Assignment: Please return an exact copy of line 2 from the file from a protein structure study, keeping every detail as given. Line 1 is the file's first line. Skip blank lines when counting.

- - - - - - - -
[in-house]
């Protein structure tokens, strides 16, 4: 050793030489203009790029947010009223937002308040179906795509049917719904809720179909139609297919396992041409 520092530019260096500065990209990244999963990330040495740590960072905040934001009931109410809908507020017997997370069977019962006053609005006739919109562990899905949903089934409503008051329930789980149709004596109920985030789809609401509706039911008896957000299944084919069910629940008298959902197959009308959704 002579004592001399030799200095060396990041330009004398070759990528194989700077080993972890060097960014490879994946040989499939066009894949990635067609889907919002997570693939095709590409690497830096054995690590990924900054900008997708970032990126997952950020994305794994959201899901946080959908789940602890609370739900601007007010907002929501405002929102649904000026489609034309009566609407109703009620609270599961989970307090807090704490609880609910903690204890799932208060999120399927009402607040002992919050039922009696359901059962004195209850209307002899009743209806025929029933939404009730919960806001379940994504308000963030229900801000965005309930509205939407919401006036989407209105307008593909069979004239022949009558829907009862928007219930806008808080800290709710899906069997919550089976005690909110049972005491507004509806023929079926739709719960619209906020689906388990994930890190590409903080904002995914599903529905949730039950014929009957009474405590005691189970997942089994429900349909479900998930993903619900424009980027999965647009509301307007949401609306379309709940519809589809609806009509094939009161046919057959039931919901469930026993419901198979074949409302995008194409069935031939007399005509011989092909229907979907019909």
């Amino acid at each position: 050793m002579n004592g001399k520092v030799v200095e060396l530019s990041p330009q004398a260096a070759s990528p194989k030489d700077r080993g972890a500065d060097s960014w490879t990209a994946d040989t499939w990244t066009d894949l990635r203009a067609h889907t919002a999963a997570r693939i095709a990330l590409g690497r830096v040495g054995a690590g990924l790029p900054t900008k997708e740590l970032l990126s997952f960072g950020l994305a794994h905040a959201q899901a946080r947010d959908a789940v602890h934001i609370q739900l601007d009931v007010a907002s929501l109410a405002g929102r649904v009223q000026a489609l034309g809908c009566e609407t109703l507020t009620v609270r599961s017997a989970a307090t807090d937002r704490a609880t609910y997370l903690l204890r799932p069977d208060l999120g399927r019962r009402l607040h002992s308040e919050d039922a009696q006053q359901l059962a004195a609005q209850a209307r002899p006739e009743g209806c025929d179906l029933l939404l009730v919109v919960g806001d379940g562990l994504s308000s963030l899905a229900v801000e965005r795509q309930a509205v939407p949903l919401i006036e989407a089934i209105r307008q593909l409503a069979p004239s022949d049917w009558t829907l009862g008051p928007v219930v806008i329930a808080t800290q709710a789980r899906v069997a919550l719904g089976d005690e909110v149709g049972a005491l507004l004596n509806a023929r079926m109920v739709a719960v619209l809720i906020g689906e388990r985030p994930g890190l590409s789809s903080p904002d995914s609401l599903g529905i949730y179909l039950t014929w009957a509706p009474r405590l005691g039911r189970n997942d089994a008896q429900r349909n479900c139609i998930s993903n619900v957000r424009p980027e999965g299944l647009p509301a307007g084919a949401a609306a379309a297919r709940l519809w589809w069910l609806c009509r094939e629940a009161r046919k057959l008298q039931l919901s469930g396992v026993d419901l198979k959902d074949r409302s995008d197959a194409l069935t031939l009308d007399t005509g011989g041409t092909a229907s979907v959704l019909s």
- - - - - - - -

């Protein structure tokens, strides 16, 4: 050793030489203009790029947010009223937002308040179906795509049917719904809720179909139609297919396992041409 520092530019260096500065990209990244999963990330040495740590960072905040934001009931109410809908507020017997997370069977019962006053609005006739919109562990899905949903089934409503008051329930789980149709004596109920985030789809609401509706039911008896957000299944084919069910629940008298959902197959009308959704 002579004592001399030799200095060396990041330009004398070759990528194989700077080993972890060097960014490879994946040989499939066009894949990635067609889907919002997570693939095709590409690497830096054995690590990924900054900008997708970032990126997952950020994305794994959201899901946080959908789940602890609370739900601007007010907002929501405002929102649904000026489609034309009566609407109703009620609270599961989970307090807090704490609880609910903690204890799932208060999120399927009402607040002992919050039922009696359901059962004195209850209307002899009743209806025929029933939404009730919960806001379940994504308000963030229900801000965005309930509205939407919401006036989407209105307008593909069979004239022949009558829907009862928007219930806008808080800290709710899906069997919550089976005690909110049972005491507004509806023929079926739709719960619209906020689906388990994930890190590409903080904002995914599903529905949730039950014929009957009474405590005691189970997942089994429900349909479900998930993903619900424009980027999965647009509301307007949401609306379309709940519809589809609806009509094939009161046919057959039931919901469930026993419901198979074949409302995008194409069935031939007399005509011989092909229907979907019909």